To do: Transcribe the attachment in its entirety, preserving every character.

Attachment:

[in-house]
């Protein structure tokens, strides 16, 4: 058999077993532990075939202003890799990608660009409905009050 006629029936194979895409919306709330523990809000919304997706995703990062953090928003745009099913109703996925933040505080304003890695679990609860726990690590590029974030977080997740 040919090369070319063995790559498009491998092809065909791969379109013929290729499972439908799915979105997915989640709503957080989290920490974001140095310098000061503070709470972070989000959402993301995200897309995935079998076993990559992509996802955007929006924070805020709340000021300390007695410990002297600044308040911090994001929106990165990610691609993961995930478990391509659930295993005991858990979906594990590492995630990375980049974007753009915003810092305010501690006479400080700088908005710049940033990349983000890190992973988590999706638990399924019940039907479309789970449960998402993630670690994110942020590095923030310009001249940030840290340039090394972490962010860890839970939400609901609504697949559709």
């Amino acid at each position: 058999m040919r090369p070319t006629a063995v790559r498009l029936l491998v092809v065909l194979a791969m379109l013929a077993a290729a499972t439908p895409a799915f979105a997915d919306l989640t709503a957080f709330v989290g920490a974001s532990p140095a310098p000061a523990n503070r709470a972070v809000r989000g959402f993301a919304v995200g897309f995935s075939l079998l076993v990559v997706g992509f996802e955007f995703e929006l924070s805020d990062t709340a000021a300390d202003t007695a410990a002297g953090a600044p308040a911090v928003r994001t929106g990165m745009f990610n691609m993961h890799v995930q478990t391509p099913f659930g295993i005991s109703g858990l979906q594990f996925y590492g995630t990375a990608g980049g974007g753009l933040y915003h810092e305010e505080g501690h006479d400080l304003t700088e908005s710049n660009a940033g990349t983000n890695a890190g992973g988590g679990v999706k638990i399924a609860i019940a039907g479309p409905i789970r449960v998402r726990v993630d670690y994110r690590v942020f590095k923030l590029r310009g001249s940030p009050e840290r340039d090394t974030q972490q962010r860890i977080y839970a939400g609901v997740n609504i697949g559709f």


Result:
[in-house]
């Protein structure tokens, strides 16, 4: 058999077993532990075939202003890799990608660009409905009050 006629029936194979895409919306709330523990809000919304997706995703990062953090928003745009099913109703996925933040505080304003890695679990609860726990690590590029974030977080997740 040919090369070319063995790559498009491998092809065909791969379109013929290729499972439908799915979105997915989640709503957080989290920490974001140095310098000061503070709470972070989000959402993301995200897309995935079998076993990559992509996802955007929006924070805020709340000021300390007695410990002297600044308040911090994001929106990165990610691609993961995930478990391509659930295993005991858990979906594990590492995630990375980049974007753009915003810092305010501690006479400080700088908005710049940033990349983000890190992973988590999706638990399924019940039907479309789970449960998402993630670690994110942020590095923030310009001249940030840290340039090394972490962010860890839970939400609901609504697949559709």
């Amino acid at each position: 058999m040919r090369p070319t006629a063995v790559r498009l029936l491998v092809v065909l194979a791969m379109l013929a077993a290729a499972t439908p895409a799915f979105a997915d919306l989640t709503a957080f709330v989290g920490a974001s532990p140095a310098p000061a523990n503070r709470a972070v809000r989000g959402f993301a919304v995200g897309f995935s075939l079998l076993v990559v997706g992509f996802e955007f995703e929006l924070s805020d990062t709340a000021a300390d202003t007695a410990a002297g953090a600044p308040a911090v928003r994001t929106g990165m745009f990610n691609m993961h890799v995930q478990t391509p099913f659930g295993i005991s109703g858990l979906q594990f996925y590492g995630t990375a990608g980049g974007g753009l933040y915003h810092e305010e505080g501690h006479d400080l304003t700088e908005s710049n660009a940033g990349t983000n890695a890190g992973g988590g679990v999706k638990i399924a609860i019940a039907g479309p409905i789970r449960v998402r726990v993630d670690y994110r690590v942020f590095k923030l590029r310009g001249s940030p009050e840290r340039d090394t974030q972490q962010r860890i977080y839970a939400g609901v997740n609504i697949g559709f």